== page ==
The Biggest Bluff, by Maria Konnikova

Why I read it

I’ve been following Konnikova on Twitter for a while, and last year I noticed that Sam Freedman (yes, you should follow him too), had recommended her latest book, The Biggest Bluff. Having seen her speak a few times on the circuit, I knew she’d write with fluency, flair, intelligence and humour, and the subject matter was of particular interest to me. The process of mastering a skill from novice to elite level – how often are we able to immerse ourselves in someone’s journey from the start?  Sure, we read about elite performers recounting, years later, how they rose to the top; I wanted to see how someone told this story from day one.

Delving into the world of professional poker also felt like a fascinating rabbit hole, so I envisaged a psychological version of a Louis Theroux subculture.

In summary

Writer, speaker and psychology expert Maria Konnikova decides to take a career break and become a professional poker player. That’s it, I’m hooked.

I’m a poker fan (that is, I spent many hours in my late teens and early twenties playing with friends), and had a natural affinity with the book’s content, and the game’s key concepts. But this book isn’t ‘about’ poker. Konnikova is learning poker, playing poker, sometimes winning poker. But, as you would expect from a psychology expert, this is a book about human behaviour.

We start with her seeking out a coach, and boy does she choose a good one, and follow from the initial online tournaments, to tons of reflections with experts, to eventually building up to the World Series tournaments. Konnikova could probably summarise the tournament progression in a single chapter, but dedicates most of the text to what she learnt about chance, reading people’s behaviour, confidence, and many other psychological insights.

Key takeaways

1. ‘Key to the game is playing the man, not the cards.’ Who doesn’t like a quote from a Matt Damon poker movie (Rounders, 1998)? You can learn probabilities to work out the chance of your hand winning, but poker is about bluffing, betting, confidence, and behaviour. In life and work, we become experts in certain topics, but if we underestimate the factor that people and our behaviour play in any situation, then we’ve missed the point (and lost the hand!)

2. Don’t assume you know more than the environment is telling you – Konnikova cites studies, conducted by herself and others, that show that we can make more poor decisions when we overestimate our knowledge or control. Furthermore, if we have a gut feeling about something, or feel invested in a choice, we often ignore statistics, reason and evidence, and continue regardless of what the environment is telling us. This is a fascinating early chapter about how our own feelings, perceptions and experiences can cloud our better judgment and the situation we are in.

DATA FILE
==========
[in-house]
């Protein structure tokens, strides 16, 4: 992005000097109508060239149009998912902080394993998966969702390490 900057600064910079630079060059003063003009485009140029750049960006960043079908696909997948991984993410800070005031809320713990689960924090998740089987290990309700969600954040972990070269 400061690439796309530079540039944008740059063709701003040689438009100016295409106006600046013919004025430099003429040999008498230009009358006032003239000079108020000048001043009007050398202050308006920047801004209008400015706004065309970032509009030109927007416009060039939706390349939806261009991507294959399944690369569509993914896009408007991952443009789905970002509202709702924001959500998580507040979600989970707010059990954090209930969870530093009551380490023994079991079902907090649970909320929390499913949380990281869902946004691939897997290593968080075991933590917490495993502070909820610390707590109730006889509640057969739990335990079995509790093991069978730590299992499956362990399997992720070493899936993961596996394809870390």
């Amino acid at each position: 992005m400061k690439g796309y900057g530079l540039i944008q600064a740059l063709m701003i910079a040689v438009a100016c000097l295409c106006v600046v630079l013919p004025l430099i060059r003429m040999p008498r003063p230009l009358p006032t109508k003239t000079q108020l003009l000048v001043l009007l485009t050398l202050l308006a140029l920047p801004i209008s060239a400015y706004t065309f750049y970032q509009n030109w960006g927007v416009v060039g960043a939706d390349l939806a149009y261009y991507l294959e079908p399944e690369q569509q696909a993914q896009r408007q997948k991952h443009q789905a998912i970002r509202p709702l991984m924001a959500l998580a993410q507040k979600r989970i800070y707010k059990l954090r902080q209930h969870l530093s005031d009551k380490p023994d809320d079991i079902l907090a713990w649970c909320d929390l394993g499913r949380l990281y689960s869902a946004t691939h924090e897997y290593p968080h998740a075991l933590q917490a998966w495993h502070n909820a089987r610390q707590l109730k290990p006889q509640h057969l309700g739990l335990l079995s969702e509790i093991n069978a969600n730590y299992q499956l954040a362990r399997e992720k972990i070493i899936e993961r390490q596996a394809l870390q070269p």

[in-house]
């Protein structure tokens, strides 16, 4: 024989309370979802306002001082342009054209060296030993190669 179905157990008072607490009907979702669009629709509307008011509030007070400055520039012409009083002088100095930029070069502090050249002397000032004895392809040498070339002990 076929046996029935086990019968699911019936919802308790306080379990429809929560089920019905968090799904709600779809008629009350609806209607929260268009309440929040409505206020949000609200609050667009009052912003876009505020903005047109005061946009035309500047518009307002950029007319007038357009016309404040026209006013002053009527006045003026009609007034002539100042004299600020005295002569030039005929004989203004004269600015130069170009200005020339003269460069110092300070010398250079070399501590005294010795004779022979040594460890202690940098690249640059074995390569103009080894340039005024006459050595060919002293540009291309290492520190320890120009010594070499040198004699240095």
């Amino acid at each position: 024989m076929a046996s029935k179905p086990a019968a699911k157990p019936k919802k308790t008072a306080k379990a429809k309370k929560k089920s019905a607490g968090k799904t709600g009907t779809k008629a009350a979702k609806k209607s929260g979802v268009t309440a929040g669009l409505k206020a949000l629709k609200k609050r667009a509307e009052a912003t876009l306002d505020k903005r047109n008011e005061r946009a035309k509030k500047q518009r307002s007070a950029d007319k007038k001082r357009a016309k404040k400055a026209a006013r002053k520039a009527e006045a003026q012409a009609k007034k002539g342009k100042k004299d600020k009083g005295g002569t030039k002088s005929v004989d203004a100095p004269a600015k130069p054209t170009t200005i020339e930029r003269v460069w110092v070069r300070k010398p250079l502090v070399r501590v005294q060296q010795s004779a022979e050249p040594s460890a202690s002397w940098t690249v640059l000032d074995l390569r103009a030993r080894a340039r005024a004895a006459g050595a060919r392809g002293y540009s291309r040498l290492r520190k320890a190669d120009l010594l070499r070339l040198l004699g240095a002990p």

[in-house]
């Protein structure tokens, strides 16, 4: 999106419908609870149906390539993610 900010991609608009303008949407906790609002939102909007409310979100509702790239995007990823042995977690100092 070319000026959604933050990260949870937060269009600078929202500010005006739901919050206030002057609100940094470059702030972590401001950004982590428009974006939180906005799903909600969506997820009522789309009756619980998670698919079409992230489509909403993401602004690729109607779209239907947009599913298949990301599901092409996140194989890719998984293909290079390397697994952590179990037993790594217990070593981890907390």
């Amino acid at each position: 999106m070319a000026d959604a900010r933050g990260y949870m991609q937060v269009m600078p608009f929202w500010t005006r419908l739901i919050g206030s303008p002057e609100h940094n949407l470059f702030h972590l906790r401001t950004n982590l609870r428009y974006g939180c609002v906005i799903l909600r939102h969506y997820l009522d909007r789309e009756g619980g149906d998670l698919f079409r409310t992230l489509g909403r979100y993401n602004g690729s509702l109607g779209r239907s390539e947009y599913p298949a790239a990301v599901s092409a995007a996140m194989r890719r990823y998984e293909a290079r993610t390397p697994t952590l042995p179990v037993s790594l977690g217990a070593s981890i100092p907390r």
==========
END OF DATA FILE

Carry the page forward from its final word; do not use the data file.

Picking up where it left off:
3. Objective? Good decisions – I love this wisdom from coach Erik Seidel, who quotes a poker guru. The aim of poker, they propose, is to make good decisions, not to win money. Winning or losing hands isn’t important if your process was good. Did you follow the process that you practised? Did you stay calm and not get lost in the moment? In life, we won’t win every time – but if we reflect on what happened and know that we followed our desired values and methods, then we’ll win more than lose.

Favourite quotes

Well, I was pleased to read a variety of literary quotes in The Biggest Bluff.

Don Quixote: ‘the weather will soon improve and things will go well for us, because it is not possible for the bad or the good to endure forever’.  Sorry Don, but the luck won’t change in your favour just because you’re ‘due’!

W H Auden: ‘Language is the mother, not the handmaiden of thought; words will tell you things you never thought or felt before’.  I’d never read this quote, but I think it’s beautiful and such a validation of why we reflect, write, and pertinently for me, use coaching as a method to verbalise our challenges and ideas.

Favourite moment

Konnikova spends the majority of the book, and indeed her formative poker experiences, studying others. But, as she progresses and wants to increase her ability, she realises that the only person that she hasn’t profiled yet is herself. So, she hires an expert to watch hundreds of hours of her playing poker, to inform her of her tells and habits at the table, and what those could be communicating to others. Beyond this, she examines some of her innate traits, such as not being a natural risk taker and that leading to regular folding in risky hands. This chapter, I felt, was hugely personal, probably quite difficult to write and acknowledge, and it was humbling to read about someone exposing their inner characteristics. But mostly what I liked about it was that we often invest time and resources in studying elite performers or thinkers, before we truly explore our own behaviour, biases, habits, views. Have we done enough of our own soul searching and self-reflecting?

Question and reflect

  • What are the different stages to mastering something? What are we trying to master right now, and are we taking all the steps we can? Theory, practice, people, self reflection.
  • I liked the notion of ‘good decisions’ being the purpose of poker. When we accept we can’t win every time, but we can make sure we follow good processes and the best decisions available to us, that focuses us back on method and away from outcome.

Read this if:

You love entering a subculture with real depth and intrigue

You want to learn about human behaviour

You like literary non-fiction, clean prose, humour and reflection

Support bookshops and find it here

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